by Stephen Ramsay
Tom McGuire and the Brassholes, another contender in the proud lineage of Scottish bands who can pull off a surprisingly convincing soul-funk sound (the bar being set by Average White Band in the 70s) have been making waves in Glasgow for a number of years now. Their instantly catchy song-writing and immaculate chops give them an easy appeal which is backed up by clever lyrics and creative, dynamic arrangements, all of which are on full display on their lively 2019 self-titled album. Arguably, their efforts haven’t yet granted them the widespread recognition they deserve.
In the build-up to their biggest ever headline show, they promised to deliver their most elaborate and impressive effort yet, and the final product did not disappoint.
The stage was loosely organised chaos, with the band being backed up by all manner of extras. Despite the accumulation of Tennents and Buckfast at the brass section’s feet, however, the playing stayed tight throughout. Backing dancers entered then exited multiple times seemingly at random, donning different costumes. At one point during an instrumental interlude the keyboardist, shirtless, crossed the stage to square up with the trombonist, and Tom McGuire admitted he had no idea what was going on. A member of the audience crowd-surfed on an inflatable pizza slice. During the encore performance of Ric Flair, people who weren’t dancing or singing, but seemed to be part of the storyline, appeared on the stage in various costumes for reasons that, four pints deep, I couldn’t quite understand. I’ll probably need to brush up on my band lore.
The important thing was that everyone on the stage seemed to be having the time of their lives, and that energy was reciprocated by the crowd.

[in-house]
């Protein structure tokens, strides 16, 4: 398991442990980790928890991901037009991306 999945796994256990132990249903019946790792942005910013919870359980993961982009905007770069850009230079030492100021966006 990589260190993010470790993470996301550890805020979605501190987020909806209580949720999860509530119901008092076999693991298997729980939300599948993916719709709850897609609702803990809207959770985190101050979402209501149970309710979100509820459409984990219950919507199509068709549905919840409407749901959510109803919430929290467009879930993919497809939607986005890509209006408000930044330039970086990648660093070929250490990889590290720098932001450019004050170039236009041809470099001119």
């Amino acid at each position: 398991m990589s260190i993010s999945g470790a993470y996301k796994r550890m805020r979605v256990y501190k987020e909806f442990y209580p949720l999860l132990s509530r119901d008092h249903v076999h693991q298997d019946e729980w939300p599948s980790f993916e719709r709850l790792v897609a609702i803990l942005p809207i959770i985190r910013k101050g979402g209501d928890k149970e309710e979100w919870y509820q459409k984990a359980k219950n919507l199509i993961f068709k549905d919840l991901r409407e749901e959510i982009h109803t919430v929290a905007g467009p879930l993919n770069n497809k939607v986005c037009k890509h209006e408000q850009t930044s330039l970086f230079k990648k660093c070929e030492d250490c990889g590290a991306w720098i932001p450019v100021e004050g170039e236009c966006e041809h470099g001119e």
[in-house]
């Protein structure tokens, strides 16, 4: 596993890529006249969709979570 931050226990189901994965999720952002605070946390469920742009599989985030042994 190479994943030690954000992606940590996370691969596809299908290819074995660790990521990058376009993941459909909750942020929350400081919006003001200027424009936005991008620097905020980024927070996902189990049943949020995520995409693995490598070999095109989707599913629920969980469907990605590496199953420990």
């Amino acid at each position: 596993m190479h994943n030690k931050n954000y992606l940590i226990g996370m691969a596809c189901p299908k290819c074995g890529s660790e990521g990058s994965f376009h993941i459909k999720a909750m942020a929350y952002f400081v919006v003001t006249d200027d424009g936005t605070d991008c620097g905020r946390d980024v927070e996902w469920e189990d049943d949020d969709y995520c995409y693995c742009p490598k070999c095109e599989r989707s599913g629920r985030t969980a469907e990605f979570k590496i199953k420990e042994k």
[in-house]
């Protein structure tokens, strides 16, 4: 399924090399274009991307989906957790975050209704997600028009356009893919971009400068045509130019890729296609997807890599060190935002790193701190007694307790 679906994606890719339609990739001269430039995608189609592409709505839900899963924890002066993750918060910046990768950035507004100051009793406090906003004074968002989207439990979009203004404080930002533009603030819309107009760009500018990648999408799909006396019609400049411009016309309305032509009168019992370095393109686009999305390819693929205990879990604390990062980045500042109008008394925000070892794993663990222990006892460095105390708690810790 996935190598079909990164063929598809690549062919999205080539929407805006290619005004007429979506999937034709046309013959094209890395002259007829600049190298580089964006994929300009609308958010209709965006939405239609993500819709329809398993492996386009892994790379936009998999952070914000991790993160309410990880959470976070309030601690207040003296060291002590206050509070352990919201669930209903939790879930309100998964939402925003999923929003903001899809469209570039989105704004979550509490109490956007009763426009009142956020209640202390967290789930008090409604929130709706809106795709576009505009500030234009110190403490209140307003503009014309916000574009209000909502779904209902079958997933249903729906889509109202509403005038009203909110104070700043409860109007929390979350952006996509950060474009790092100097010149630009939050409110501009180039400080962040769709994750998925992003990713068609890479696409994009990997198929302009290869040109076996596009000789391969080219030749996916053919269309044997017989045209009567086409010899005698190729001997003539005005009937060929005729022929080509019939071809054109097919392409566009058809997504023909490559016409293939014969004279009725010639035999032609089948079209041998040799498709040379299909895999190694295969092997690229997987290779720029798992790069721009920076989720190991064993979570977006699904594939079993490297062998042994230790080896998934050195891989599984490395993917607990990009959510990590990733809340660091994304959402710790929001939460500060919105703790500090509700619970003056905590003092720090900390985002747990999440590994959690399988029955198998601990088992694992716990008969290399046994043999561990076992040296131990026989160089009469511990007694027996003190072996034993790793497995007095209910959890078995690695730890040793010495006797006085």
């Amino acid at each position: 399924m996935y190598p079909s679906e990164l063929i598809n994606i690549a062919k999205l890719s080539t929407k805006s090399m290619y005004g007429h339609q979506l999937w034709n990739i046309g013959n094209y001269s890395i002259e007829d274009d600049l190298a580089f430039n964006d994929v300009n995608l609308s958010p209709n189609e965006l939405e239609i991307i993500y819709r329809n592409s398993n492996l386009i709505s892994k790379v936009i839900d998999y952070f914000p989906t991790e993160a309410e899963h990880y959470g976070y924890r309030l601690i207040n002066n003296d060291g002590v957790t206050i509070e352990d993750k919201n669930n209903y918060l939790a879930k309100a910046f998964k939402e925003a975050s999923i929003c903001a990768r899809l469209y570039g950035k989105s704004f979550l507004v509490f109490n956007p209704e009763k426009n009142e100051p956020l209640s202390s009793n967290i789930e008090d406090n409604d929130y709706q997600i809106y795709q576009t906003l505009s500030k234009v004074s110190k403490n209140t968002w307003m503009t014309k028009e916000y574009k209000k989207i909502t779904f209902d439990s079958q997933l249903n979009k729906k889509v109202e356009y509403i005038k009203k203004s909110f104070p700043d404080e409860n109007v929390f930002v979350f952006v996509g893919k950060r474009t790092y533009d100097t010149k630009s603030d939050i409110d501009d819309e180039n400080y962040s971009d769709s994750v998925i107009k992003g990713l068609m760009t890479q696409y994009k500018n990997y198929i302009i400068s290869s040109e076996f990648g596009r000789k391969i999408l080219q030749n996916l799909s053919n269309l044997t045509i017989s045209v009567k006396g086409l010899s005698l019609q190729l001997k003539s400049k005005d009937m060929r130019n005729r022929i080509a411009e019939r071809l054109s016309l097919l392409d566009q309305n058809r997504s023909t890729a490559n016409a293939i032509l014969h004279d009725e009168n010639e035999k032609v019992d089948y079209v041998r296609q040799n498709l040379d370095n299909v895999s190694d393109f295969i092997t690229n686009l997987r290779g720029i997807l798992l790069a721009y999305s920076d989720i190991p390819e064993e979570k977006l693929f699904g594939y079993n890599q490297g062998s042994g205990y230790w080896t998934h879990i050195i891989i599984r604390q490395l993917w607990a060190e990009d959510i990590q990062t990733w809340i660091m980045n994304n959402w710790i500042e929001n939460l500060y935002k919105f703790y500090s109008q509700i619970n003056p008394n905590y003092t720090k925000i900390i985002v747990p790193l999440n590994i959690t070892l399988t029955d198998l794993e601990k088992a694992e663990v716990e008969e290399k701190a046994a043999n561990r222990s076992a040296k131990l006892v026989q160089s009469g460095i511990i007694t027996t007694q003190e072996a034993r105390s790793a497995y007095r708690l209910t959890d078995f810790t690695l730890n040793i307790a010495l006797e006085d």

The highlight of the show for me was Plane Crashes, a tastefully done and heartfelt love tune that builds from a vulnerable falsetto chorus, with minimal instrumentation, to a gratifying explosion of horns in the conclusion. They also did an excellent rendition of their new single, D.R.E.A.D., featuring the addition of a killer synth solo. Unsurprisingly, the gig was mostly a high-energy affair, with the focus on up-tempo tracks, and if there was one criticism to be made it was that it didn’t slow down or shake things up much in this department. More smooth, laid back soul-bearing, as a counterweight to the rapid machine gun funk, would have offered some appreciated tonal variety – and it’s something they’re absolutely capable of, as they demonstrated with Plane Crashes.
The supporting act, Riot Jazz, also deserve props. Another brass-based outfit but with a rapper frontman instead of a singer, they slipped in some spicy horn harmonies, adding interesting textural colour without detracting from the accessibility of their tunes, which were disarmingly energetic, and easily as danceable as ska.
I asked my friend Ross, a fellow musician who was at the gig, to sum up the experience. He described it thus:
‘A funk masterclass. A lesson in tightness. Highly trained, highly attuned musicians operating at maximum output. Overpowering, exhilarating, life-affirming; it reminded me of the good times we had before Covid, it made me optimistic about the good times to come.’